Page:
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irish Fighter pilot 'Mick' ruled the skies in ww1 with 61 kills

The greatest pilot of World War One was an Irishman.

Edward 'Mick' Mannock had 61 'kills' and was deemed to hold the highest record of all of the fighter pilots during the war.

The son of an Irish mother, Julia O'Sullivan and a Scottish corporal in the British army, Mannock was born in Ballincollig in Cork on May 24, 1887.

His father was a hard drinker who abandoned the family when his son was just 12-years-old.

Blind

Despite being almost blind in his left eye, when war was declared, 29-year-old Mannock signed up to become a pilot.

He was made a flying officer in February 1917 with the Joyce Green Reserve Squadron but was quickly transferred to the RFC's 40th Squadron.

Colleagues described him as reserved with a strong temper but very patient.

Initially, he admitted he was frightened in the air but he conquered that fear and forced himself to get close to the German planes.

His first conquest was an observation balloon and when he shot down a German two-seater plane killing the pilot, he wrote in his memoirs: "I felt exactly like a murderer."

By July of his first year he had earned the Military Cross but he still had such a fear of dying in flames that he took to carrying a loaded pistol with him, declaring "they will never burn me".

By March of the following year, he had 23 kills to his credit and he was appointed flight commander of the new 74th Squadron.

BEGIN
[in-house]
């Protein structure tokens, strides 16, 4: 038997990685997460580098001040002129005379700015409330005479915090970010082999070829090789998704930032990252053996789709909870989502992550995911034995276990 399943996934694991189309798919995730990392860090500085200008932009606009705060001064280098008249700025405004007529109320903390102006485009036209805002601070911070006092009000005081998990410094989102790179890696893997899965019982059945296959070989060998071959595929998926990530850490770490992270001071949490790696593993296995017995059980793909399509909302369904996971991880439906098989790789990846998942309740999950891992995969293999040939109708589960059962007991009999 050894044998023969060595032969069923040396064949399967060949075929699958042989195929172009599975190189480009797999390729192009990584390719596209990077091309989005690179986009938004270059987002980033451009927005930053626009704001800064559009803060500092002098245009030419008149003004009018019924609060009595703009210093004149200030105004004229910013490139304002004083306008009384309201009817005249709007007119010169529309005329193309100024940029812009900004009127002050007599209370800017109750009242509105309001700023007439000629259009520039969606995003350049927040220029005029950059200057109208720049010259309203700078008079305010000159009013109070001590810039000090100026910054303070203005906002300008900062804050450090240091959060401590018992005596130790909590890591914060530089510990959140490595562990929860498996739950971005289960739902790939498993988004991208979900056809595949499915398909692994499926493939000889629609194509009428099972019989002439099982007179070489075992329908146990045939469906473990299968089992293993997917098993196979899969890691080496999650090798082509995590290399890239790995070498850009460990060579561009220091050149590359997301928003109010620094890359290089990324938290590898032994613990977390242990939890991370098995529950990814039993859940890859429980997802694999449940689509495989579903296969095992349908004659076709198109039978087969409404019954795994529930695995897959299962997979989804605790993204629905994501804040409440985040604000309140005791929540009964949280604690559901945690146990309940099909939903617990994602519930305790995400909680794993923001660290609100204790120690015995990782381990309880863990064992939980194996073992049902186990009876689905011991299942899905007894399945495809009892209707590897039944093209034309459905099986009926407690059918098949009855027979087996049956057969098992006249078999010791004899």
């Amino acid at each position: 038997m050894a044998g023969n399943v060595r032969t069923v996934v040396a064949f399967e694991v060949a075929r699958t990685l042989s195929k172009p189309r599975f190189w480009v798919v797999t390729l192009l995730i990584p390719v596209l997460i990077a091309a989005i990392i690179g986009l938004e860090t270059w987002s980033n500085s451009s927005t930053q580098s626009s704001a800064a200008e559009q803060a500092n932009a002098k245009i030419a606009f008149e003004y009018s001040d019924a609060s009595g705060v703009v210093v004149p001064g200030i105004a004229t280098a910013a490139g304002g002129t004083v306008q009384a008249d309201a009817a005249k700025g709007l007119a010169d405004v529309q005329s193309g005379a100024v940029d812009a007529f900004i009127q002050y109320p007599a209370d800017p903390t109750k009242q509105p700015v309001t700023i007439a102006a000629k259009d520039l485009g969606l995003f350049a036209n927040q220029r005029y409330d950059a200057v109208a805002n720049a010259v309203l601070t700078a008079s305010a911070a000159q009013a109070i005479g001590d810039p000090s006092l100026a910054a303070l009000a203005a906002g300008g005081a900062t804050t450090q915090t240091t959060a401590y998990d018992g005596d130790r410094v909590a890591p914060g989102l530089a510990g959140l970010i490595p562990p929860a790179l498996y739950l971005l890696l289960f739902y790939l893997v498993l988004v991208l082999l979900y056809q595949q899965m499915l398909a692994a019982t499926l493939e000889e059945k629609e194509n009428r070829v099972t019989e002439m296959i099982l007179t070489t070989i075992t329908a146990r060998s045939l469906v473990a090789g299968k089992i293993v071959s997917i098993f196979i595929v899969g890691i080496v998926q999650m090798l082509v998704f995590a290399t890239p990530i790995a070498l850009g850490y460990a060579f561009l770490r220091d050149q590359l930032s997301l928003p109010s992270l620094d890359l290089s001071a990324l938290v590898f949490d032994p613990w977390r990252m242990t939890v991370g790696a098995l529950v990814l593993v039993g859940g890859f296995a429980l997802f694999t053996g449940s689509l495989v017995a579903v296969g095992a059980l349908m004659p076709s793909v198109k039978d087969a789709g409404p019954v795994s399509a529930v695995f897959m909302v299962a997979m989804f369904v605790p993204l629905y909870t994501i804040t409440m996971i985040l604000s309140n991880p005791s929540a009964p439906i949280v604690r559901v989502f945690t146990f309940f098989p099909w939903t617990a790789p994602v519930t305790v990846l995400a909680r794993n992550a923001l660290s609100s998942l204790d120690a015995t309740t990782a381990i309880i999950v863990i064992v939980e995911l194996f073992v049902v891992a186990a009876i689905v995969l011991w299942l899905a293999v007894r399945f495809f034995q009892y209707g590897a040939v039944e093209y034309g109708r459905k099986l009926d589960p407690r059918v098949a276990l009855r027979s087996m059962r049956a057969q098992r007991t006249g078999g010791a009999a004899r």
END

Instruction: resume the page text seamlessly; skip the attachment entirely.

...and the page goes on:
Within three months he had added another 36 kills to his tally bringing his total to 59.

His attitude was also changing as his hatred of the Germans grew. After one kill he said: "I sent one of them to hell in flames today. I wish Kaiser Bill could have seen him sizzle."

Unlucky

By June 1918, he had earned home leave but when he returned for his third tour of duty as CO of the 85th Squadron he said he was worried that this was an unlucky number.

With New Zealand flier Lt Donald Inglis on July 26, 1918, the pair took down a German plane and then another on their way home.

Inglis told later how he saw flame coming out of Mannock's plane which grew bigger and bigger.

"His nose dropped slightly and he went into a slow right hand turn 
and hit the ground in a burst of flame. Poor Mick. The bloody b*****ds had shot my Major down in flames."

csheehy@herald.ie


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